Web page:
David and Art

Monday 4:44am, 6:44am, 8:44am and 5:44pm

Art reveals the world to us in new ways.  On KWBU, we have a new weekly feature focusing on art.

The module is hosted by David Smith, an American historian with broad interests in his field.  He’s been at Baylor University since 2002 teaching classes in American history, military history, and cultural history.  For eight years he wrote an arts and culture column for the Waco Tribune-Herald, and his writings on history, art, and culture have appeared in other newspapers from the Wall Street Journal to the Dallas Morning News.

The very first record he remembers listening to when he was little was Leonard Bernstein and the New York Philharmonic’s recording of Prokofiev’s Peter and the Wolf and that set him on a lifelong path of loving music and the arts.  He’s loved history for almost as long, and finally saw them come together in his career.  He believes that history illuminates the arts and the arts illuminate history—that they co-exist and are best understood together.

Follow David on Twitter @DavidASmith12

David and Art - Ruining The View

Feb 18, 2019
Joe Riley

In the hands of a skilled artist we can be made to see even the sky differently - but carelessness can rob us of the experience. David Smith discusses the artist James Turrell in this week's edition of David and Art

David and Art - Openminded

Feb 11, 2019
Joe Riley

Familiarity is not the most important element in experiencing art.

What do “Stars and Stripes Forever,” the “Mona Lisa,” Beethoven’s Fifth Symphony, and Grant Wood’s “American Gothic” all have in common?  Well, for one thing, they’re some of the familiar workhorses of our culture: things that a lot of people automatically think of when they hear the word “art.”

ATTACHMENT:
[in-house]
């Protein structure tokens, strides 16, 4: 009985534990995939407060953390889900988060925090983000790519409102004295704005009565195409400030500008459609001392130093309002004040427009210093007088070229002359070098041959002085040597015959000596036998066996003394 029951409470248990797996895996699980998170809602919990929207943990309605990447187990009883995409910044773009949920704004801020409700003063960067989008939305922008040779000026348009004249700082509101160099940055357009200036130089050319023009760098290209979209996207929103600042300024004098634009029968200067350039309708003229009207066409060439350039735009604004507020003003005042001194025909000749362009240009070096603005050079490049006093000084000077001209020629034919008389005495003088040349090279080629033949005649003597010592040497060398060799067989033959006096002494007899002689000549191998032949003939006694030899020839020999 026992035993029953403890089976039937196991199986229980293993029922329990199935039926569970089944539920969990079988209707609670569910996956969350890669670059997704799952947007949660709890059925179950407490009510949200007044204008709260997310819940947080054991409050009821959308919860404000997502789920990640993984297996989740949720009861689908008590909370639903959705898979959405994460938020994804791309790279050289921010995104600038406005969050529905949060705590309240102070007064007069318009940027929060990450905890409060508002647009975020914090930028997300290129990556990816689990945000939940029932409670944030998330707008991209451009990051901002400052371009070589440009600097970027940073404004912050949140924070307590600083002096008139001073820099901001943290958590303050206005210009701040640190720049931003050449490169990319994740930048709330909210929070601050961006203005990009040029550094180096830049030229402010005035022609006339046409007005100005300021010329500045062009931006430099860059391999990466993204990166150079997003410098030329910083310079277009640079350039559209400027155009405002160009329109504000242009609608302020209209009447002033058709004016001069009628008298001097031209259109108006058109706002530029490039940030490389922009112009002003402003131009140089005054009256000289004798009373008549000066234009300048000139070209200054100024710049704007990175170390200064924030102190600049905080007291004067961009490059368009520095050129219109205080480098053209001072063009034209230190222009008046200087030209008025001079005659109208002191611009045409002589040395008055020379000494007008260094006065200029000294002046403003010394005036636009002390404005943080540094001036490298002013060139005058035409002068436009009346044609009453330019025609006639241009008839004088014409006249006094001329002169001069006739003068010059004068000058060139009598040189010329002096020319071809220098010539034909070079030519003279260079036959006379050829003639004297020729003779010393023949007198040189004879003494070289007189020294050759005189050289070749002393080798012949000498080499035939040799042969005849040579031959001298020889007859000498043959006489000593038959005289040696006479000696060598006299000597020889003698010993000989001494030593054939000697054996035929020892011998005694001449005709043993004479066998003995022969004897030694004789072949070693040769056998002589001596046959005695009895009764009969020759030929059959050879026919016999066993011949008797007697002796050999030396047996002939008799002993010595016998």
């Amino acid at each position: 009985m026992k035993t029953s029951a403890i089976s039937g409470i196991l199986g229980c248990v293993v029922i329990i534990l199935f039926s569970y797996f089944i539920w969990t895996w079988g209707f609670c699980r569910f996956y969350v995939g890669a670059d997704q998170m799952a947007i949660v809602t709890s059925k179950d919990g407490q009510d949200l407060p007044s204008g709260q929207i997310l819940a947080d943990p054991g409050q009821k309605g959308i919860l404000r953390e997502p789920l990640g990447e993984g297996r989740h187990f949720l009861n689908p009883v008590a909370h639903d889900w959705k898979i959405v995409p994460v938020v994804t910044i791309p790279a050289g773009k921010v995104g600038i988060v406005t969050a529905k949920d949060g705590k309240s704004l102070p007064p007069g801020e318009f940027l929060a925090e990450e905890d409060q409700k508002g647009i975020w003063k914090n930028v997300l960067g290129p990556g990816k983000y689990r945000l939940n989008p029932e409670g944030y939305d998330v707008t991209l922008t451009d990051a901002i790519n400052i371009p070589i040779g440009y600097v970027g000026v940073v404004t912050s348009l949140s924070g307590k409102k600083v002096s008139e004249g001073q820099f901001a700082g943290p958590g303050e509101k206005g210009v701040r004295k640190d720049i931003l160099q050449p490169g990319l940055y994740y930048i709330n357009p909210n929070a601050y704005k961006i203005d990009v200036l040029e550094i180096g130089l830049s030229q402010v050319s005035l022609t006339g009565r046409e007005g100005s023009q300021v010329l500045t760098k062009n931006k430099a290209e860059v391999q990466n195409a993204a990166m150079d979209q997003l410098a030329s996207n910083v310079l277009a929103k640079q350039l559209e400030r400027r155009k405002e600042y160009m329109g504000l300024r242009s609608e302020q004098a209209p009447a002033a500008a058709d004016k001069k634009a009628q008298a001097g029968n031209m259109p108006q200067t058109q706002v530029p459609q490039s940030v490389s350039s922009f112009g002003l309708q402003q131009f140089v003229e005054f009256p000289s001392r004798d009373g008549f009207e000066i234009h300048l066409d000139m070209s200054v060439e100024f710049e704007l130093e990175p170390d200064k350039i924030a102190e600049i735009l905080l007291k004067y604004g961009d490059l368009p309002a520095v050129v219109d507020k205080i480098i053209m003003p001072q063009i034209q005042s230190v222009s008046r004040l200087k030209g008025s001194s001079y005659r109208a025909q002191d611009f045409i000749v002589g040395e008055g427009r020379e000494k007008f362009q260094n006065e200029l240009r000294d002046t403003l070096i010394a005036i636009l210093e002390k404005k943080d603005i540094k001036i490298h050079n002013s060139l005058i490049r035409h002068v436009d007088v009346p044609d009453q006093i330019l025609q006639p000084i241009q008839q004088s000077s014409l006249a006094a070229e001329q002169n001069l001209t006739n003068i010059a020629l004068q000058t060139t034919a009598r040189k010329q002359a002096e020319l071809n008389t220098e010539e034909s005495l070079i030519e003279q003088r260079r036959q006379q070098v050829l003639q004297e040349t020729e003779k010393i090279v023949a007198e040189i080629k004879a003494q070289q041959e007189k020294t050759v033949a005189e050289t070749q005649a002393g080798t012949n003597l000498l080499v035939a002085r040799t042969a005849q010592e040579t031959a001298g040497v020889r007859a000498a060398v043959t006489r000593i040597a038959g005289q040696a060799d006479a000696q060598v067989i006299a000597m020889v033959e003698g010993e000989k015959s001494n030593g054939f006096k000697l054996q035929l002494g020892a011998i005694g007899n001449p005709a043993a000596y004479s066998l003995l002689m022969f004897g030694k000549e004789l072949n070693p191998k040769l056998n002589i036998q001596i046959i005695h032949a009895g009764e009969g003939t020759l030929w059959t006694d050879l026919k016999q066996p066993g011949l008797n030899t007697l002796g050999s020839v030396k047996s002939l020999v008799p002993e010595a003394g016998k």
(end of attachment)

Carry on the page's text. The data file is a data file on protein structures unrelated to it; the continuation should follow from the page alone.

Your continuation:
Joe Riley

Taking care of art often involves science that didn't exist when a threatened piece was created.

The other day my daughter brought home a painting from school that she had done.  Her class was studying the postimpressionist apparently and, as art students have done for centuries, she had copied the work of a master:  in this case Vincent Van Gogh.  She'd produced a very good copy of his famous painting Sunflowers.

Joe Riley

If you want to record some old songs from 1923, you can now make them live again without violating copyright laws.

Joe Riley

A controversy at a California public school threatens two lively murals, and the freedom of expession that created them.

Joe Riley

High and low art - is there really a difference?  

Joe Riley

Should some of the oldest and grandest sculptures in the British Museum go back to a new museum in Athens?

Joe Riley

Does a museum have an obligation to return works of art to countries that didn't agree to give them up in the first place?

David and Art - Christmas

Dec 24, 2018
Joe Riley

It may look easy but it takes determination for a musical instrument to change a life.

David and Art - Learning the Classics

Dec 17, 2018
Joe Riley

How do we learn to like cetrain kinds of art that pop culture overlooks?  It may be by exposing young people to a wider world.

Joe Riley

Buying an original work of art is like nothing else you can purchase.  But, that doesn't mean it's difficult.

David and Art - Nutcracker

Dec 3, 2018
Joe Riley

For lots of Americans, a Russian ballet is as much a part of Christmas as packages under the tree.

Joe Riley

For some, a holiday tradition includes seeing a ballet company production of  the "Nutcracker." 

David and Art - Jazz

Nov 26, 2018
Joe Riley

Why is it that Jazz music is often regarded as one of the most distictively American art forms? 

David and Art - Thanksgiving

Nov 19, 2018
Joe Riley

During WWII, painter Norman Rockwell tried to portray one of Franklin Roosevelt’s Four Freedoms and produced a work of art we can still be thankful for.